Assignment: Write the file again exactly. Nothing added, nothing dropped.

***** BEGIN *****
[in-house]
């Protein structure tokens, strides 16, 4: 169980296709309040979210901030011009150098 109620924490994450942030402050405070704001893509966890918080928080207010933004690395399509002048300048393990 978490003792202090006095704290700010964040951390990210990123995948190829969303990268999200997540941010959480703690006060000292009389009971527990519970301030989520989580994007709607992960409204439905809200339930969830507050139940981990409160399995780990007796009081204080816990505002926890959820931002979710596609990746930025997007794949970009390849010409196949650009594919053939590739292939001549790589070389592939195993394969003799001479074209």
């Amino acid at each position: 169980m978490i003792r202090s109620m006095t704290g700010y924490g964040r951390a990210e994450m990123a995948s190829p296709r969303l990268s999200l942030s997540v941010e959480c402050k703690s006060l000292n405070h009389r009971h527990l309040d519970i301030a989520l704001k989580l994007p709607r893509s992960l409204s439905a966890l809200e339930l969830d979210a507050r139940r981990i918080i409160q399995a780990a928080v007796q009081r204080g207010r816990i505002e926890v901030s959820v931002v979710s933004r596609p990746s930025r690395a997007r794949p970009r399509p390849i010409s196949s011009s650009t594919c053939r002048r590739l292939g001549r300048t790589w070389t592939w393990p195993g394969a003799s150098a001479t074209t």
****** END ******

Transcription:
[in-house]
């Protein structure tokens, strides 16, 4: 169980296709309040979210901030011009150098 109620924490994450942030402050405070704001893509966890918080928080207010933004690395399509002048300048393990 978490003792202090006095704290700010964040951390990210990123995948190829969303990268999200997540941010959480703690006060000292009389009971527990519970301030989520989580994007709607992960409204439905809200339930969830507050139940981990409160399995780990007796009081204080816990505002926890959820931002979710596609990746930025997007794949970009390849010409196949650009594919053939590739292939001549790589070389592939195993394969003799001479074209």
């Amino acid at each position: 169980m978490i003792r202090s109620m006095t704290g700010y924490g964040r951390a990210e994450m990123a995948s190829p296709r969303l990268s999200l942030s997540v941010e959480c402050k703690s006060l000292n405070h009389r009971h527990l309040d519970i301030a989520l704001k989580l994007p709607r893509s992960l409204s439905a966890l809200e339930l969830d979210a507050r139940r981990i918080i409160q399995a780990a928080v007796q009081r204080g207010r816990i505002e926890v901030s959820v931002v979710s933004r596609p990746s930025r690395a997007r794949p970009r399509p390849i010409s196949s011009s650009t594919c053939r002048r590739l292939g001549r300048t790589w070389t592939w393990p195993g394969a003799s150098a001479t074209t």